The Irresistable Fall Clean-Up
Some folks speak of the concept of letting a garden sort of progress naturally through the seasons, dying leaves and seeds falling where they may. I’m not opposed to letting nature take it’s course. In fact, all sorts of “volunteer” squash, lettuces, and flowers graced my yard this year.
But today was one of those that lure me outdoors with the promise of pleasantly warm sunshine and capture me with a crisp breeze and leaves blowing about. I pluck a single weed, just because I’m passing by, and the next thing I know, I’m reaching for my spade. Then the rake. Then the wheel barrow. There’s that hose that must be coiled up and replaced in the shed for the season. And what about that bit of wood mulch that never quite got spread out?
I ended up spending a few hours of the afternoon in the garden. This is, reportedly, the time of year when vitamin D levels are highest, so why not insure I get some today? I’ve heard that a storm is on its way. In Colorado, this in no way means that there will be no more sunny days this year, I know. Still, I had that feeling like I should enjoy the opportunity afforded me today. Also, I had to get up from the computer! Did you know that all this sitting isn’t so great for a body? You probably did.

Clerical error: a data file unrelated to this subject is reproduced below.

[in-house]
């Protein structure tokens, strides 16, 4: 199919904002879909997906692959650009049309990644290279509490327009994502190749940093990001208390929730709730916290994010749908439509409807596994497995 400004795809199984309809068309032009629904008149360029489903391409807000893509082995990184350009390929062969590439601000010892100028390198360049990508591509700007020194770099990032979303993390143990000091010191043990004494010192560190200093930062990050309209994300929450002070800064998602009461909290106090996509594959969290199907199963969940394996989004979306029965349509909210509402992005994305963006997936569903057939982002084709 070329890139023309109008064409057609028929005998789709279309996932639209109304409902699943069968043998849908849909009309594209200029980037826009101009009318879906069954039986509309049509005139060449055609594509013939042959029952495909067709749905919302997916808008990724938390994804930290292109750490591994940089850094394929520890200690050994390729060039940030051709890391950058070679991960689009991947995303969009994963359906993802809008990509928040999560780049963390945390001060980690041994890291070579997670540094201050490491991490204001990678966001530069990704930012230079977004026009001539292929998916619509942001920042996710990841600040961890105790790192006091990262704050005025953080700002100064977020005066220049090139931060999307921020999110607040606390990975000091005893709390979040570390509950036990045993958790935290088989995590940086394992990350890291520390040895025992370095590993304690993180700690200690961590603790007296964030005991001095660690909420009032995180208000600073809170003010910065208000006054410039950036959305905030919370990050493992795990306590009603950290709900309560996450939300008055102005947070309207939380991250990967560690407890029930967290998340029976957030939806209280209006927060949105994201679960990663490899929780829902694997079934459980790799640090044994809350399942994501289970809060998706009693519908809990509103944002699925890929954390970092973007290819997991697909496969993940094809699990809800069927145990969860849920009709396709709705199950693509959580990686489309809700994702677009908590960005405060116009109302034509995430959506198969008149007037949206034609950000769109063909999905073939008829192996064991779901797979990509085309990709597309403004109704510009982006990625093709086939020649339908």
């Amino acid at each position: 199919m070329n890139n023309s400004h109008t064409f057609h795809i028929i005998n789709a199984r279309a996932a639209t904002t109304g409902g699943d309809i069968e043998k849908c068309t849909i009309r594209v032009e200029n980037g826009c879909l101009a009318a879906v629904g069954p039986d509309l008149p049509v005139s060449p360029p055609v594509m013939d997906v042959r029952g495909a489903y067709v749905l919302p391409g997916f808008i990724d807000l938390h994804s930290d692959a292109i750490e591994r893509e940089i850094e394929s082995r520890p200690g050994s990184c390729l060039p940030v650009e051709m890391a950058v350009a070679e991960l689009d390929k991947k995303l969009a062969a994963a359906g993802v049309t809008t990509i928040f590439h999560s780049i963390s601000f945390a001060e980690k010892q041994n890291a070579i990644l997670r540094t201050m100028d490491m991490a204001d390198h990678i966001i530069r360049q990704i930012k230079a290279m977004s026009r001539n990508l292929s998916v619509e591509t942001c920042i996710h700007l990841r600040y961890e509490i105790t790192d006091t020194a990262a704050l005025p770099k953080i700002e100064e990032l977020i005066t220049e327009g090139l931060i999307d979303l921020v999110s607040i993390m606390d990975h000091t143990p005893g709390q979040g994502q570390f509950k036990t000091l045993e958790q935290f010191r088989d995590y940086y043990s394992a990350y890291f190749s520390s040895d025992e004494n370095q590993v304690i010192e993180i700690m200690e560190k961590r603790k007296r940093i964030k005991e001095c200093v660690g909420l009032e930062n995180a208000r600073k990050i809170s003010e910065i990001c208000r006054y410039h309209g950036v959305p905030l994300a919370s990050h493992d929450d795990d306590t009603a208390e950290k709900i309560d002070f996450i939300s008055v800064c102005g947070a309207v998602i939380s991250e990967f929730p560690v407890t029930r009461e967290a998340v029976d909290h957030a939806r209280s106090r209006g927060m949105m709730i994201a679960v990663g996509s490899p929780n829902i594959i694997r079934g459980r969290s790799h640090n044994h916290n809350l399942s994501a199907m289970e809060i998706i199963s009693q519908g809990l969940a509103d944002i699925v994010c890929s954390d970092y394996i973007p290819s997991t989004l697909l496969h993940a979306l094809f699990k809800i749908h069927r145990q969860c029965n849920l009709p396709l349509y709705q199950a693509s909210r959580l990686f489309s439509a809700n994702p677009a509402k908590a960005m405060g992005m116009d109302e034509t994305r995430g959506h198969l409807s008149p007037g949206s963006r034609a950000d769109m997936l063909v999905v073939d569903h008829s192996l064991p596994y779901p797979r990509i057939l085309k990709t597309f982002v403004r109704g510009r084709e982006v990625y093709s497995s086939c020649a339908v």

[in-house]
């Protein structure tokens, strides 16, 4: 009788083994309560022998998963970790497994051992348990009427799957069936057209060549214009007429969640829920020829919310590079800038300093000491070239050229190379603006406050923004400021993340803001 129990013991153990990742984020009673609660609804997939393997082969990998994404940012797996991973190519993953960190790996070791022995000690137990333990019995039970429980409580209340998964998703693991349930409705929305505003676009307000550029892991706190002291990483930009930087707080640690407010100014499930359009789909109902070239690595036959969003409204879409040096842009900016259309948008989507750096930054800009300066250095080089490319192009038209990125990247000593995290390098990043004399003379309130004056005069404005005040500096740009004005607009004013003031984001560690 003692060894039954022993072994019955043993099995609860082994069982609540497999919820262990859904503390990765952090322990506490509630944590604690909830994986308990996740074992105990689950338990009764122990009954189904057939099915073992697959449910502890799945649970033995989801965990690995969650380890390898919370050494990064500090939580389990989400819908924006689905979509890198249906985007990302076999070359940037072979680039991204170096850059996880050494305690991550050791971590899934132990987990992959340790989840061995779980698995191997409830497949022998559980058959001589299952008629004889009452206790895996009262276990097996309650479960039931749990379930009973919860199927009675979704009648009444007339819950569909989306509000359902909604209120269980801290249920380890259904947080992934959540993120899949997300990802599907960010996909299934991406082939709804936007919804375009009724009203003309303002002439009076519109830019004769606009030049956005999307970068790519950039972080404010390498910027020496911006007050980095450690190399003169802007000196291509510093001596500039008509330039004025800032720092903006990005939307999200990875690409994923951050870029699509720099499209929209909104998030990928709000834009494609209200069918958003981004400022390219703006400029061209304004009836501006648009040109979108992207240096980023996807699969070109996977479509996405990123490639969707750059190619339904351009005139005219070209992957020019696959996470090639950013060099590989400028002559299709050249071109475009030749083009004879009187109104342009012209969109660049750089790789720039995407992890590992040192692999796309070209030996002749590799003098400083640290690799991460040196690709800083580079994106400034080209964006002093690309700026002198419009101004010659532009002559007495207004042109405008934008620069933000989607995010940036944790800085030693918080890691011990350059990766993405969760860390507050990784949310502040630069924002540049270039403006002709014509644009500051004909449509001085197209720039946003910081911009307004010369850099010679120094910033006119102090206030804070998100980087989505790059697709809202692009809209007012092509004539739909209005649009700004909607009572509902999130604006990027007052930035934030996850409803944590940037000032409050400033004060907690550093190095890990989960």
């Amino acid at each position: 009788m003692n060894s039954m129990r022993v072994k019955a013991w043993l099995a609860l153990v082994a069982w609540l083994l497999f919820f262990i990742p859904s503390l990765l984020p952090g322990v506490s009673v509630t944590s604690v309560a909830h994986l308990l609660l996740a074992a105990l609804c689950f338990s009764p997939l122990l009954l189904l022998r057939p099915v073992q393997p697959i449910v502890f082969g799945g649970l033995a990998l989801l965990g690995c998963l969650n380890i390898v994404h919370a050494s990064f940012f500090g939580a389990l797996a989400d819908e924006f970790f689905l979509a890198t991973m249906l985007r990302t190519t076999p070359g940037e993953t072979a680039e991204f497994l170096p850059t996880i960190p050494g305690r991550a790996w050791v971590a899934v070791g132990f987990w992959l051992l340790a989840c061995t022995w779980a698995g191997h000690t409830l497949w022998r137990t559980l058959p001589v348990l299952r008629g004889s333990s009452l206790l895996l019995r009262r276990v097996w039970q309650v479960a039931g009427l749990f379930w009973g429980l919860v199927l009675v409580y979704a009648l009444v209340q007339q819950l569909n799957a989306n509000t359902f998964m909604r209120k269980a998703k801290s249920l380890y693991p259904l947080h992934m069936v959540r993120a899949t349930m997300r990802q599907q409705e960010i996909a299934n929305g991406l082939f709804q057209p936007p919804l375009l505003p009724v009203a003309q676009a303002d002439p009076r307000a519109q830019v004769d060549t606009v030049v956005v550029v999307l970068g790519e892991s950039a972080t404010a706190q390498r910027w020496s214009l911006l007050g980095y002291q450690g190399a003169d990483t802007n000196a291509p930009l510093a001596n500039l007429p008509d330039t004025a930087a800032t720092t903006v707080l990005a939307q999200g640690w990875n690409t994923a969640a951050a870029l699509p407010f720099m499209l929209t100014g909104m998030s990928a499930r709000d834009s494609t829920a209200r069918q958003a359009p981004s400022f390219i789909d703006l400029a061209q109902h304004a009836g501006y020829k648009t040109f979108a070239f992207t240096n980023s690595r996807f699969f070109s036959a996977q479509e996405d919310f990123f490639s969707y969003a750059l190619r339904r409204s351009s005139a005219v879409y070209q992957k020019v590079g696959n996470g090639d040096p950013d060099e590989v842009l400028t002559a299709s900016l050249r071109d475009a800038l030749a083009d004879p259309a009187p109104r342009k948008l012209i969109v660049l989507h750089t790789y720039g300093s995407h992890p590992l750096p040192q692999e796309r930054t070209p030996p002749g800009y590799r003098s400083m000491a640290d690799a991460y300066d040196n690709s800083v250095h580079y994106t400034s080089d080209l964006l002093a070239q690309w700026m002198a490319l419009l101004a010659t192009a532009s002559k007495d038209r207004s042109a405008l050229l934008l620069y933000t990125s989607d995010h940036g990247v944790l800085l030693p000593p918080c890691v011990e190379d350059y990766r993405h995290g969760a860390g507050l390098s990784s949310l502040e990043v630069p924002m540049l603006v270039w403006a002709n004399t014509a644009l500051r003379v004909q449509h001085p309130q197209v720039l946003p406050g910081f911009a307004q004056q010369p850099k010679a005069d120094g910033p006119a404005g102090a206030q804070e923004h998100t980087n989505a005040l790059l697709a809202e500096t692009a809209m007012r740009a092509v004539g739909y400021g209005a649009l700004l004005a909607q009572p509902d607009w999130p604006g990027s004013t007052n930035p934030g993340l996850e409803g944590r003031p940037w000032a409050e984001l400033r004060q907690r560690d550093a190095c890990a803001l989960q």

Taking stock of it all, I observed numerous acorn squash. I remembered that not one of these was planted by me. All of the squash and pumpkins I planted died; the many that are growing in my garden came up as a result of seeds in the compost I spread around in the spring. My friend told me some advice she heard from an experienced squash grower: leave the acorn squash until after the first frost. That way, it will be sweeter when you finally harvest it. I’m going to take this advice, as I’ve never actually grown this type of squash before this year.
It was a good day to dig up a bit more grass, too. If you’re not from around here, you may not understand why I would do such a thing. The recent flood aside,
it’s pretty dry in this part of the world. We citizens of northern Colorado are encouraged to xeriscape wherever possible. That simply means that we plant things that are more or less native to our area, things which don’t need much water. What I like about it for my yard is that I can put in lilies or sedum, surround it with mulch, and never worry about my husband having to mow that bit of yard again. And, it needs much less water than grass.
So, these are my random notes from today. It had been a while since I visited this topic of gardening, and I didn’t want you to think I’d forgotten about it, or become so wrapped up in all this nutrition stuff that I no longer cared about it.